virtual pornfantasy football friends, Barb agrees to take them to bible study, which turns out to be a youth minister “preaching” or “shouting” at the kids. His core message is twofold: first, anyone who does not believe in “God” and “Jesus” is really dead and second, kids need to come up and put their cash on the alter. I’m all for charitable giving, but the way this guy just blatantly guilted the kids into giving up the money, as if buying God’s love, weirded me—and Barb—out.
Speaking of being weirded out with just cause, Alyce woke up early on her first morning too. She was eating a lovely banana and then heard all manner of weird moaning. She followed the sound and found an odd looking man bending TatTim into all sorts of different shapes. TatTim says that this guy is his yoga instructor and that he and a bunch of guys even started a group called yoguys for doing yoga. The creepy instructor guy asked Alyce if she wanted to do some yoga and she weakly agreed. Had it been me, I’d have declined and gotten out of that room as fast as I could. She gets her legs bent a bit and starts worrying because the instructor says that yoga is based on eastern spirituality, which she takes to conclude that the instructor was using her body to perform rituals.
Acceptance is not a virtue.
Day three happens to be Sunday, and Alyce gets up with the expectation of going to church because, as she says, that’s what people do on Sunday. TatTim says that they don’t go to church, but he does ask her about her church, to find out if anyone could just attend. Alyce says her church is very accepting, as long as people who attend believe in God and that Jesus was his only son who died on the cross. So, TatTim says, a Buddhist couldn’t go there? She says that sure, a Buddhist could go, as long as the Buddhist accepted Jesus. Alyce says that people must have a purpose in life, and if people don’t go to church, then they don’t have a purpose. TatTim says he’s always had a purpose in life—do good things, love his family—so he’s never had to seek out something from a church. This offends Alyce, who breaks down into almost childlike logic about how you have to have faith or you won’t go to heaven and cannot even fathom the notion of someone who doesn’t believe in hell.
TatTim may not believe in hell, but Barb is about to meet one of the devil’s minions. She’s tasked with taking the girls to get their soccer team pictures done because CompuTim is—you guessed it—on-line. Sure, he says he’s got “stuff” to do around the house, but that “stuff” happens to be in the computer room and involves the internet. Out on the pitch, the girls are getting their team and individual pictures made and along comes Grandma Joyce, Alyce’s mother. You know what the say about apples and trees, right? Well, Joyce is a far more severe version of Alyce, and looks like she’s never met a parade she can’t pee on. Somehow or another, she starts questioning Barb about her religious beliefs, and, upon learning that Barb is agnostic, proceeds to say that she feels, as part of her religion, that it is her job to tell people they need to believe in God, even though it is not her place.
If these folks are in heaven, I’ll take hell any day.
The next day, CompuTim informs Barb that Alyce would normally be participating in bible study but, as she’s subbing for Alyce, Barb will get to do bible study and she will be hosting it at their house. Apparently, Joyce called CompuTim and told him that Barb wasn’t a religious enough woman to be hanging around her grandkids, so she was going to come over and threaten her into being a Christian believer. The group arrives, and they largely look like middle class suburban women who drive SUVs to their kids’ soccer games, with the exception of Joyce. She’s the oldest one of the bunch and no one challenges her and they all defer to her. Every woman is equipped with one of those women’s study bibles, where you read a passage about a woman bible figure and then talk about the passage. At first, everyone (except Joyce) is chatty with Barb, curious about her roller derby life and seem really friendly. Then Joyce snaps them into shape, demanding that they get started like some kind of school marm. The entire meeting devolves into Joyce telling Barb she is going to burn in hell for not believing and even if she is a good person, she will have to pay a price for her lack of faith. I doubt this spiritual extortion is going to work on Barb. She rightly feels she was under attack, but gets through the day without breaking down.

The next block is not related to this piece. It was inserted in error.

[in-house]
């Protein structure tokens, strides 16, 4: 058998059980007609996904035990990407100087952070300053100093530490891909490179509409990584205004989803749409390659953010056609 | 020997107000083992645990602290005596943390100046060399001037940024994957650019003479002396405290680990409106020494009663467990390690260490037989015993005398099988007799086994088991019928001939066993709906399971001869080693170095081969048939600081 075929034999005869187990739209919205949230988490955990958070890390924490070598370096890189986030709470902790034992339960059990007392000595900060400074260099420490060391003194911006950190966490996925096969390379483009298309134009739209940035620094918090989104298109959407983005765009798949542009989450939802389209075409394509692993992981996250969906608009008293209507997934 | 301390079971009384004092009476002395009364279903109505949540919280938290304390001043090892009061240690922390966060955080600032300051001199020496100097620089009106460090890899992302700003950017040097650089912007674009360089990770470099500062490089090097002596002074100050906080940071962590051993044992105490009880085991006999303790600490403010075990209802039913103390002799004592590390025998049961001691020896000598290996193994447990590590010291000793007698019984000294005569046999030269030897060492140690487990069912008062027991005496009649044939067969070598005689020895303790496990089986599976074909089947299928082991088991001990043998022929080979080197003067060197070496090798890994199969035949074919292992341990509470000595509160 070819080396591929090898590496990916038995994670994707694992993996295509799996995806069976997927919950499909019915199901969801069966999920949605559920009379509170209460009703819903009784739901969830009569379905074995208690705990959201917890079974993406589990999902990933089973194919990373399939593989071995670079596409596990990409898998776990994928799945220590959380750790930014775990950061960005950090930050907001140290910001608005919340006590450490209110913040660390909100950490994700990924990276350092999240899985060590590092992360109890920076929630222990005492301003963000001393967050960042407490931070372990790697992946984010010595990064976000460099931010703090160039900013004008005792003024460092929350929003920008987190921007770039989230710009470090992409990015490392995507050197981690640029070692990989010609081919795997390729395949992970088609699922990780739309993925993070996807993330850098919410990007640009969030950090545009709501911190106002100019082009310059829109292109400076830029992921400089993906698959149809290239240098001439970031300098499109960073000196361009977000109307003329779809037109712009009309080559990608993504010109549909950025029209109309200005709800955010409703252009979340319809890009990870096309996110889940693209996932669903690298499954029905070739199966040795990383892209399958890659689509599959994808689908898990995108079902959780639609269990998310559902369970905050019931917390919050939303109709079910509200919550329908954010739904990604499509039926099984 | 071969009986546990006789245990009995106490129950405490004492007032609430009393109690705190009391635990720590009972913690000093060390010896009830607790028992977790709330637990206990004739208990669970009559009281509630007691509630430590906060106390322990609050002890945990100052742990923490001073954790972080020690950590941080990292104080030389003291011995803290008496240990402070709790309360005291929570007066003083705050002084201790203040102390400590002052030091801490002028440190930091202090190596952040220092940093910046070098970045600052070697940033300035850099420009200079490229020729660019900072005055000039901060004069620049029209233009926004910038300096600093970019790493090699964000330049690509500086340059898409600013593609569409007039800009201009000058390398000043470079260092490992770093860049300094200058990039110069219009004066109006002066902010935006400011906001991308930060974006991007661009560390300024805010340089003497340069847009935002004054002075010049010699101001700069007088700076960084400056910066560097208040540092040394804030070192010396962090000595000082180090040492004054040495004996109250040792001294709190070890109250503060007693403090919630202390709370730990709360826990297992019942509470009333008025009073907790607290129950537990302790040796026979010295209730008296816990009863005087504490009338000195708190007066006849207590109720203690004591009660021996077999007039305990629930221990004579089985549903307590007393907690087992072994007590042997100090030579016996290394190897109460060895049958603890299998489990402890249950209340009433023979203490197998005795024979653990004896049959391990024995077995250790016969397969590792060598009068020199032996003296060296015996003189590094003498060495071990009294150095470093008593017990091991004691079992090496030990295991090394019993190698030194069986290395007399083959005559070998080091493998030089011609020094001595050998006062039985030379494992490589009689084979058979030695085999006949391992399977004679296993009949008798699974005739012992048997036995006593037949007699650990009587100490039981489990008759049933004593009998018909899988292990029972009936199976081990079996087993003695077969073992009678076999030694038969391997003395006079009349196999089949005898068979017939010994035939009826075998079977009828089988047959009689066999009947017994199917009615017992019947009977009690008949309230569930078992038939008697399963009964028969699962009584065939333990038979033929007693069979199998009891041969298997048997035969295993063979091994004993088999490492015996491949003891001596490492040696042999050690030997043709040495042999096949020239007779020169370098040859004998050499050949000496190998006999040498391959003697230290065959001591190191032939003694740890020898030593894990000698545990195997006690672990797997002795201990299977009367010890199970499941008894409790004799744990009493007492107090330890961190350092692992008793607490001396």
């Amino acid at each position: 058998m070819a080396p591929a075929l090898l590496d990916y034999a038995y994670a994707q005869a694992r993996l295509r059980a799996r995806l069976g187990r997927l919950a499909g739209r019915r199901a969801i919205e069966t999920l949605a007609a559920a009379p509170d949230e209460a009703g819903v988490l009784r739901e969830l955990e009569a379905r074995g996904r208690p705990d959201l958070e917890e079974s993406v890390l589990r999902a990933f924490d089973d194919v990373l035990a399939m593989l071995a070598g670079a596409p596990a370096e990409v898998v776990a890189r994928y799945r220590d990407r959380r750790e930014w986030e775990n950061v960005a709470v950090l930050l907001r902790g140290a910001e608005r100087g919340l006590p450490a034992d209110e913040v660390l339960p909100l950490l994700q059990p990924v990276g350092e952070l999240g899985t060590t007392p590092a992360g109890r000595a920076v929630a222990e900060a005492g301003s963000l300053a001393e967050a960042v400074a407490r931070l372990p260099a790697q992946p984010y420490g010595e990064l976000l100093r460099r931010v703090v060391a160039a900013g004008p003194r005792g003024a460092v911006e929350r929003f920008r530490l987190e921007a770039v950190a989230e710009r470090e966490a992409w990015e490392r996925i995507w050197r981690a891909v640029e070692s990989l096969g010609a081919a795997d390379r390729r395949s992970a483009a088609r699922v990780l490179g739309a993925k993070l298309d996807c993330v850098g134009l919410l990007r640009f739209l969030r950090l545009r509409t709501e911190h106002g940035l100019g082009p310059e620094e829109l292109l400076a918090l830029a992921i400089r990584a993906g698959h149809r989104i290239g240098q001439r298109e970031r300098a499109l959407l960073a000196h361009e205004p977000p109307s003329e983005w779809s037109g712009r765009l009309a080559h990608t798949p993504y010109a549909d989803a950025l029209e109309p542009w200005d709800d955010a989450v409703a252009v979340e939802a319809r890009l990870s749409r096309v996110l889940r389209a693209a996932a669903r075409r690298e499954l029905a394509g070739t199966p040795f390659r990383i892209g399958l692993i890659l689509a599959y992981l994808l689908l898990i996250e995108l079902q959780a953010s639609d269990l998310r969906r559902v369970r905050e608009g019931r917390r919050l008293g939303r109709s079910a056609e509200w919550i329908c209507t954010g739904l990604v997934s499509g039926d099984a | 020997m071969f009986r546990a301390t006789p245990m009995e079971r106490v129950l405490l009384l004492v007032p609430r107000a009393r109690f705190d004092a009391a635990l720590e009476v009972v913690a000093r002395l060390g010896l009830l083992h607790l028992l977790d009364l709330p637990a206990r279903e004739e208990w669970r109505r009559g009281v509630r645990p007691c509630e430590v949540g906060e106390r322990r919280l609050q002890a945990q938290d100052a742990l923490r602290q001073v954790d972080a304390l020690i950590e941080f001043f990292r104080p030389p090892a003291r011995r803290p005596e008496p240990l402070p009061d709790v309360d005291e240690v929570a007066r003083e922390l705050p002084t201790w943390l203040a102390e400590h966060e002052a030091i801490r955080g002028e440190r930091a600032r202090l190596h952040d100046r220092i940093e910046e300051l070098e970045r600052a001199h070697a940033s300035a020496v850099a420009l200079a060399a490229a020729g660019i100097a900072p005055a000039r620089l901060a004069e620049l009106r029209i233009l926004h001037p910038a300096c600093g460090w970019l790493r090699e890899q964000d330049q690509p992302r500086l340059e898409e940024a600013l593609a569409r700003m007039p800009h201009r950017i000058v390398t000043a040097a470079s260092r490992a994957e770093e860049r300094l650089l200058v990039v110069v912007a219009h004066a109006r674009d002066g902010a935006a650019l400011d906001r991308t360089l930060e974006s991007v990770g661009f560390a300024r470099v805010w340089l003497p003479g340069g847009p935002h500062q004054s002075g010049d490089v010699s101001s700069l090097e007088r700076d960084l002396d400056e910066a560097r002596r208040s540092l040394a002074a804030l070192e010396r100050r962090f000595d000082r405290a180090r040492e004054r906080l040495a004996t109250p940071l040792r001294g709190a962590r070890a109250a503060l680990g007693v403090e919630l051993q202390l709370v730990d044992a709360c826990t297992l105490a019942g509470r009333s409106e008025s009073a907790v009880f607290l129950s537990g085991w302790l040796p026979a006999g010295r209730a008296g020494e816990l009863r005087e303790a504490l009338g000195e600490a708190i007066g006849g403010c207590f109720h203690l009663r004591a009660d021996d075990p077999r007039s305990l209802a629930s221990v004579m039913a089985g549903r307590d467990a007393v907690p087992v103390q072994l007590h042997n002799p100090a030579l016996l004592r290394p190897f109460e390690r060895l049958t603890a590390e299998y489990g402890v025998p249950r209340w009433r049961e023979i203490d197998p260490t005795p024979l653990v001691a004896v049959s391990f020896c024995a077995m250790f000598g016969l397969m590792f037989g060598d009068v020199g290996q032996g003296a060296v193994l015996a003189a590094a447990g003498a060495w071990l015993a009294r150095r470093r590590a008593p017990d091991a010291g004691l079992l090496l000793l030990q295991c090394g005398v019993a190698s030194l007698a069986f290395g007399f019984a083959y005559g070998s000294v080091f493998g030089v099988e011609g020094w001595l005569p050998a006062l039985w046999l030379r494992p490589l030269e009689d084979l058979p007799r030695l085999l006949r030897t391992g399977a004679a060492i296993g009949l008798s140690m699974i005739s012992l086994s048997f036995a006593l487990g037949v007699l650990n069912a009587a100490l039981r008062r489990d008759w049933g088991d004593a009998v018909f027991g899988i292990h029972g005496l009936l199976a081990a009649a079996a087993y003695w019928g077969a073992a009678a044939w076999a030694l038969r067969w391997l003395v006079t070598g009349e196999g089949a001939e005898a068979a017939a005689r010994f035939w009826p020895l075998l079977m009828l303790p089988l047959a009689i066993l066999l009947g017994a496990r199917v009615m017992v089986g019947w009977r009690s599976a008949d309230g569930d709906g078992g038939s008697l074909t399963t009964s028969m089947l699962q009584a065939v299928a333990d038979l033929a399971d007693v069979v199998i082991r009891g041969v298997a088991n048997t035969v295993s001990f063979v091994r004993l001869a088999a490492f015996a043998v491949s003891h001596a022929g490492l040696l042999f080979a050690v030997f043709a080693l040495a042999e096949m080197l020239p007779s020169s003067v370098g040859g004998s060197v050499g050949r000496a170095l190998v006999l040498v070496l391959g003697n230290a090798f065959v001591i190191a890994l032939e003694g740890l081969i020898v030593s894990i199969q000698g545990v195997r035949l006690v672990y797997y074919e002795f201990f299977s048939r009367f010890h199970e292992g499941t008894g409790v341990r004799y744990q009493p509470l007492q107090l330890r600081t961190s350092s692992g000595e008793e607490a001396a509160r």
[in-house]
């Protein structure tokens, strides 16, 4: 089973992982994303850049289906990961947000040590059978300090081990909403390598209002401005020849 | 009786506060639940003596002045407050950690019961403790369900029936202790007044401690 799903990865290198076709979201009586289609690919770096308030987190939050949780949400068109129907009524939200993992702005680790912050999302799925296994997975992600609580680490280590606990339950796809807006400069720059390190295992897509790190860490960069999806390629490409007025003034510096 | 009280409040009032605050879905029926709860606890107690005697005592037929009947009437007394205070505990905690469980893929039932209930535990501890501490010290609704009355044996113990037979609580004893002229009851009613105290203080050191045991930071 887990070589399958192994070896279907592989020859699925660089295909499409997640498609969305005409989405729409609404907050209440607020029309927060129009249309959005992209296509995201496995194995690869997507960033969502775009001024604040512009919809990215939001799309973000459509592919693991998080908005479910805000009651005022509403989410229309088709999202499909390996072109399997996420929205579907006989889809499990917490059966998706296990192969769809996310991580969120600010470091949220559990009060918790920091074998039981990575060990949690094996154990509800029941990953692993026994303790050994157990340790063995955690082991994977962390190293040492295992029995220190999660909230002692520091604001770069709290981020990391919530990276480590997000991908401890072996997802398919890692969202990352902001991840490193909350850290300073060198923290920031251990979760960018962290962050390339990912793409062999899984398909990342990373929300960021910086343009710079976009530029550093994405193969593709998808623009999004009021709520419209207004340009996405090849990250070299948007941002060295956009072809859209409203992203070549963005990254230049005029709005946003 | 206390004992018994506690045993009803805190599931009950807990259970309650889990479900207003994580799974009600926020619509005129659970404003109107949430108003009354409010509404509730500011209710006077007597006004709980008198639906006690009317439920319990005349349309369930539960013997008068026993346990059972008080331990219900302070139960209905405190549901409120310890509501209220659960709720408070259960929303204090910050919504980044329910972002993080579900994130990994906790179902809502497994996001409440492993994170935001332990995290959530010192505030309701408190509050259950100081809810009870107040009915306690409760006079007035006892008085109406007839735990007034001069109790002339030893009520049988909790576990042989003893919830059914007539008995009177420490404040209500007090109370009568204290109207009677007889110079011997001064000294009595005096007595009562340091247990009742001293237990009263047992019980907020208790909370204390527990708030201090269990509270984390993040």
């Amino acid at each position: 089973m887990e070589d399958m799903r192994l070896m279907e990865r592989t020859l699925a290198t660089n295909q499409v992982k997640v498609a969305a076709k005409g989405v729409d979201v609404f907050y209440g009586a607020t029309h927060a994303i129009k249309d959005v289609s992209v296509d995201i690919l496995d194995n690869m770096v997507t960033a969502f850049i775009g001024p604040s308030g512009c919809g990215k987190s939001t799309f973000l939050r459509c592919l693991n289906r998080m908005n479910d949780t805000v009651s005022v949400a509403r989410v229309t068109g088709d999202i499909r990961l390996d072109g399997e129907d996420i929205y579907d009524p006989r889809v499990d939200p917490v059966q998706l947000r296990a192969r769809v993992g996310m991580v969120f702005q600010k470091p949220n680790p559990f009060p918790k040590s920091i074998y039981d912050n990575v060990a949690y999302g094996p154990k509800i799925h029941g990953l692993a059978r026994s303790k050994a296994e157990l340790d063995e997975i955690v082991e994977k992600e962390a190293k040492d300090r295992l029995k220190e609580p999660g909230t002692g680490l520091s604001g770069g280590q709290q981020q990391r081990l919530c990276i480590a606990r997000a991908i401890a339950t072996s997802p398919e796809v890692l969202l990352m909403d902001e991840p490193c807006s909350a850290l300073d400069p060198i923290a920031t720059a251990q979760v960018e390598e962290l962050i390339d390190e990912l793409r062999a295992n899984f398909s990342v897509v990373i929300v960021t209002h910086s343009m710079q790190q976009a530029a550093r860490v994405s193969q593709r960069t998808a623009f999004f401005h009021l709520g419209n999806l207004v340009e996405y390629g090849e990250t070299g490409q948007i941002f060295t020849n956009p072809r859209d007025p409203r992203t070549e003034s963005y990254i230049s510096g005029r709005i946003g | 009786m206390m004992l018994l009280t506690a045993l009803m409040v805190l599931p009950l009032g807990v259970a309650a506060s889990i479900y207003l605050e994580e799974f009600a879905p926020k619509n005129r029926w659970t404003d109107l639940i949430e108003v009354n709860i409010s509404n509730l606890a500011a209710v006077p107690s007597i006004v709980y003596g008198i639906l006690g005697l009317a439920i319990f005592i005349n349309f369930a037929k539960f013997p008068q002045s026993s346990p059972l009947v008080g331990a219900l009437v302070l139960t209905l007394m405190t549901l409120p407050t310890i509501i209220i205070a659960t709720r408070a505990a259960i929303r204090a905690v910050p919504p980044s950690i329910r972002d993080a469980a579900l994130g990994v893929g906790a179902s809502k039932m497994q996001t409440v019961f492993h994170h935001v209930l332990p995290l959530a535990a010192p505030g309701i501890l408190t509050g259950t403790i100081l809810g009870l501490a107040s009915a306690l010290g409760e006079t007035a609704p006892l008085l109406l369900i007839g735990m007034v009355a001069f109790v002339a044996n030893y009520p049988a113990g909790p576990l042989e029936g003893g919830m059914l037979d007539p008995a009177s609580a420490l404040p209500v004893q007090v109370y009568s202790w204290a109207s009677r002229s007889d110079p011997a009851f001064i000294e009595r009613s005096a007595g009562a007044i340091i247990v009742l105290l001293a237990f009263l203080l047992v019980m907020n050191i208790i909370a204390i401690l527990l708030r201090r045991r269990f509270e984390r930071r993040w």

Her guys back in the ‘Burgh aren’t so lucky. Alyce, like her mother, feels she, as a Christian, is obligated to share her religion. But Alyce has a bit better grasp on the concept of “sharing” versus the tactic of “shoving it down someone’s throat with threats of eternal damnation.” Alyce gets out a kid’s devotional book and wants to pick a reading and go through the questions that are related to the reading. She asks TatTim if she can do it, and he, being open minded and wanting to teach his son to be open minded, looks over the book and decides that it wouldn’t hurt to do the devotional. Vincenzo absolutely won’t participate, says he hates this whole process, and goes to his room to have a cry. TatTim follows, trailed a bit later by Alyce, and asks him what is wrong and encourages him to “cry it out.” Alyce says in a commentary she’d never be that solicitous of her children. Vincenzo is adamant that he wants nothing to do with Alyce and TatTim becomes overwhelmed. He practically pleads with the boy not to behave that way, because he and Barb have taught Vincenzo to be open minded and not rude. TatTim verges on shrill with his now-teary pleads for Vincenzo behave, and Alyce also tears up at the entreaties. TatTim wonders softly, at the close of the episode, why he ever agreed to do this in the first place. I can think of fifty thousand reasons.
Tune in next week when Alyce goes to far and realizes it, and the money is divided up in unacceptable ways.